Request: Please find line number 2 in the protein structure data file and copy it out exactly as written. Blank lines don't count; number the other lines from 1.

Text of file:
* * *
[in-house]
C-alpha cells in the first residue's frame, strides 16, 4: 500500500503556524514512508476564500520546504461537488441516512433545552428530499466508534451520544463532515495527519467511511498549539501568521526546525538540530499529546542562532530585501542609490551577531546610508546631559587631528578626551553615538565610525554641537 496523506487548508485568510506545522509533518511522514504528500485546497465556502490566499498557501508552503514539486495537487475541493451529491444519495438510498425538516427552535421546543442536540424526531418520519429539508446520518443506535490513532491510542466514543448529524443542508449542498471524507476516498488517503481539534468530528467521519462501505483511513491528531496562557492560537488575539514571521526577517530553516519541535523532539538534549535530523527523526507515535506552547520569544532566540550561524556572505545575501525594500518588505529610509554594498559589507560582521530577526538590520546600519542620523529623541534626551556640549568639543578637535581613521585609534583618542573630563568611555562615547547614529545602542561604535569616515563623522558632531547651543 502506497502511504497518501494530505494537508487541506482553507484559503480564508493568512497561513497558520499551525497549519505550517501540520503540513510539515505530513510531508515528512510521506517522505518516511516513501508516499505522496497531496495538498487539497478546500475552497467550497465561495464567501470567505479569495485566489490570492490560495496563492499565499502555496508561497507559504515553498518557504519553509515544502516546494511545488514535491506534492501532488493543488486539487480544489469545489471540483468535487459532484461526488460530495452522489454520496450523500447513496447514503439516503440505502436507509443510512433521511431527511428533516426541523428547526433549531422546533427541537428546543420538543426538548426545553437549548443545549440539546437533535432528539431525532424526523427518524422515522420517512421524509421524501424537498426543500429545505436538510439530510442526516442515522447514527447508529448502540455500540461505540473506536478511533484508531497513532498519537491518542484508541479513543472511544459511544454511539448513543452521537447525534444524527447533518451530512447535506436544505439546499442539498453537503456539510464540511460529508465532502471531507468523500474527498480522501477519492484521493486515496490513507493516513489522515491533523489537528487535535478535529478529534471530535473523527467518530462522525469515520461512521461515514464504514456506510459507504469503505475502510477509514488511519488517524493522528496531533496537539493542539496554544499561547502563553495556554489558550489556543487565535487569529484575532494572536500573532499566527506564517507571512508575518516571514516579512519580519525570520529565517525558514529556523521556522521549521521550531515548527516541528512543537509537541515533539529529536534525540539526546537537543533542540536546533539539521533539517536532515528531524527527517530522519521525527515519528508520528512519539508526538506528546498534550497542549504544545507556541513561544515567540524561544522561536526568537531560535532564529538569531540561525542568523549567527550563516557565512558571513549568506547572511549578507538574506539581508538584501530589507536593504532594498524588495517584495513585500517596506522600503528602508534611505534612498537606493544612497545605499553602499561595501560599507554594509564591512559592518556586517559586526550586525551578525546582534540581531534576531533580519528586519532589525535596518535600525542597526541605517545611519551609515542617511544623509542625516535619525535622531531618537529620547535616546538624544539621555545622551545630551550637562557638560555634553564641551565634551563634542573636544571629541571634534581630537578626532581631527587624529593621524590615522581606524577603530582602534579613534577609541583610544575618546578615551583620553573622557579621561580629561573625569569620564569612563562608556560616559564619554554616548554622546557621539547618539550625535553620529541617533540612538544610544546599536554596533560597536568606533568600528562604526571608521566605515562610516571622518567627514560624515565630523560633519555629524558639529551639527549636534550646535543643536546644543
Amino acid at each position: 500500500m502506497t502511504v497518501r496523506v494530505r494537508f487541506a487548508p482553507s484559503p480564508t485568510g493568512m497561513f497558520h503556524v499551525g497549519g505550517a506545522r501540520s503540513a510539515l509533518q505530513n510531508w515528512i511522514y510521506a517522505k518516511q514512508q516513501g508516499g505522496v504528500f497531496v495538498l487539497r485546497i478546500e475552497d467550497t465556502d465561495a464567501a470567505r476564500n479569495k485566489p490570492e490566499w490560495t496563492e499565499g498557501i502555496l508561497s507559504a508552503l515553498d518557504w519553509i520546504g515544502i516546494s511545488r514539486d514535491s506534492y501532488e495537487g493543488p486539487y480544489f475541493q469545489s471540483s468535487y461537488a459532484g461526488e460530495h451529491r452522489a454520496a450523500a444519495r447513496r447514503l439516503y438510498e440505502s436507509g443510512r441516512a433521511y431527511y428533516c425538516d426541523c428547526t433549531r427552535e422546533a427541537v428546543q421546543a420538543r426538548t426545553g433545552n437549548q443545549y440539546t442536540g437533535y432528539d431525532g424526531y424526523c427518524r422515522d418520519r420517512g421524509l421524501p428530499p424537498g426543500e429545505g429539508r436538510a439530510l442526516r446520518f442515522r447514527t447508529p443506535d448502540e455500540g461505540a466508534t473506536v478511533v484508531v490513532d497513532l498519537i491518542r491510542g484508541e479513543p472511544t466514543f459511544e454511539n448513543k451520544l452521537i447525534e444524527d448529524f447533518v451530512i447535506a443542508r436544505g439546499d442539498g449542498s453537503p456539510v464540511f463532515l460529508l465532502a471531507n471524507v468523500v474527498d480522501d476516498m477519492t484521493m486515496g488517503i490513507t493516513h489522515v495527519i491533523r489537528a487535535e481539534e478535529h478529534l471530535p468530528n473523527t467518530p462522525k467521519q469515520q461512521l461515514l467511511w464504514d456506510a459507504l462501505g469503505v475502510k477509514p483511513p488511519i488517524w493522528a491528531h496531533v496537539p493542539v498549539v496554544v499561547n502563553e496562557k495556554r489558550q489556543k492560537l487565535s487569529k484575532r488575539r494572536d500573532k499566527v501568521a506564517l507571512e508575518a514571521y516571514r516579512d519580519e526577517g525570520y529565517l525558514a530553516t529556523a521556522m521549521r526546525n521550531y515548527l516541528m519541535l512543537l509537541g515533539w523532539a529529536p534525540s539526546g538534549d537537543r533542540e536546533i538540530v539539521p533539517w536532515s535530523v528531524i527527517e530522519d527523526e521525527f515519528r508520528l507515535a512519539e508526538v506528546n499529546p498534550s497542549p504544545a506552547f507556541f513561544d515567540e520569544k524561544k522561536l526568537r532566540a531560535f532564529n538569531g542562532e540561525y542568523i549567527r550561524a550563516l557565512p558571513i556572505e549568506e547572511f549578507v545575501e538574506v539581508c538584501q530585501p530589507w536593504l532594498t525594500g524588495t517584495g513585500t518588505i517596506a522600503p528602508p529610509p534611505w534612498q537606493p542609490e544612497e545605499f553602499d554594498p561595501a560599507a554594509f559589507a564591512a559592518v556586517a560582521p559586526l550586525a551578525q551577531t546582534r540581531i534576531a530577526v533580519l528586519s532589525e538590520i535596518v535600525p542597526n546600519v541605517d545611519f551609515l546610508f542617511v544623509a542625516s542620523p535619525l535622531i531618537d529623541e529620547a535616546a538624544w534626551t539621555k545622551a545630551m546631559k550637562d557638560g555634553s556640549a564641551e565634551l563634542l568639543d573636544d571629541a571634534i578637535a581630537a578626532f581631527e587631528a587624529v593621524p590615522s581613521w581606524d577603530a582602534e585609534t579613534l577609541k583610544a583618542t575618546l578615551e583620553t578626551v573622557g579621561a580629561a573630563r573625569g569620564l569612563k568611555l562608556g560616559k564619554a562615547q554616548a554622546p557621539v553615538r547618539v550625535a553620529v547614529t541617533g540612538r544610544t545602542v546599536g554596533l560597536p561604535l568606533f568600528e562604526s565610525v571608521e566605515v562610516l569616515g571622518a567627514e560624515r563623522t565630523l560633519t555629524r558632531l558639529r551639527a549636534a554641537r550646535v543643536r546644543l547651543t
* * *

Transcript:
C-alpha cells in the first residue's frame, strides 16, 4: 500500500503556524514512508476564500520546504461537488441516512433545552428530499466508534451520544463532515495527519467511511498549539501568521526546525538540530499529546542562532530585501542609490551577531546610508546631559587631528578626551553615538565610525554641537 496523506487548508485568510506545522509533518511522514504528500485546497465556502490566499498557501508552503514539486495537487475541493451529491444519495438510498425538516427552535421546543442536540424526531418520519429539508446520518443506535490513532491510542466514543448529524443542508449542498471524507476516498488517503481539534468530528467521519462501505483511513491528531496562557492560537488575539514571521526577517530553516519541535523532539538534549535530523527523526507515535506552547520569544532566540550561524556572505545575501525594500518588505529610509554594498559589507560582521530577526538590520546600519542620523529623541534626551556640549568639543578637535581613521585609534583618542573630563568611555562615547547614529545602542561604535569616515563623522558632531547651543 502506497502511504497518501494530505494537508487541506482553507484559503480564508493568512497561513497558520499551525497549519505550517501540520503540513510539515505530513510531508515528512510521506517522505518516511516513501508516499505522496497531496495538498487539497478546500475552497467550497465561495464567501470567505479569495485566489490570492490560495496563492499565499502555496508561497507559504515553498518557504519553509515544502516546494511545488514535491506534492501532488493543488486539487480544489469545489471540483468535487459532484461526488460530495452522489454520496450523500447513496447514503439516503440505502436507509443510512433521511431527511428533516426541523428547526433549531422546533427541537428546543420538543426538548426545553437549548443545549440539546437533535432528539431525532424526523427518524422515522420517512421524509421524501424537498426543500429545505436538510439530510442526516442515522447514527447508529448502540455500540461505540473506536478511533484508531497513532498519537491518542484508541479513543472511544459511544454511539448513543452521537447525534444524527447533518451530512447535506436544505439546499442539498453537503456539510464540511460529508465532502471531507468523500474527498480522501477519492484521493486515496490513507493516513489522515491533523489537528487535535478535529478529534471530535473523527467518530462522525469515520461512521461515514464504514456506510459507504469503505475502510477509514488511519488517524493522528496531533496537539493542539496554544499561547502563553495556554489558550489556543487565535487569529484575532494572536500573532499566527506564517507571512508575518516571514516579512519580519525570520529565517525558514529556523521556522521549521521550531515548527516541528512543537509537541515533539529529536534525540539526546537537543533542540536546533539539521533539517536532515528531524527527517530522519521525527515519528508520528512519539508526538506528546498534550497542549504544545507556541513561544515567540524561544522561536526568537531560535532564529538569531540561525542568523549567527550563516557565512558571513549568506547572511549578507538574506539581508538584501530589507536593504532594498524588495517584495513585500517596506522600503528602508534611505534612498537606493544612497545605499553602499561595501560599507554594509564591512559592518556586517559586526550586525551578525546582534540581531534576531533580519528586519532589525535596518535600525542597526541605517545611519551609515542617511544623509542625516535619525535622531531618537529620547535616546538624544539621555545622551545630551550637562557638560555634553564641551565634551563634542573636544571629541571634534581630537578626532581631527587624529593621524590615522581606524577603530582602534579613534577609541583610544575618546578615551583620553573622557579621561580629561573625569569620564569612563562608556560616559564619554554616548554622546557621539547618539550625535553620529541617533540612538544610544546599536554596533560597536568606533568600528562604526571608521566605515562610516571622518567627514560624515565630523560633519555629524558639529551639527549636534550646535543643536546644543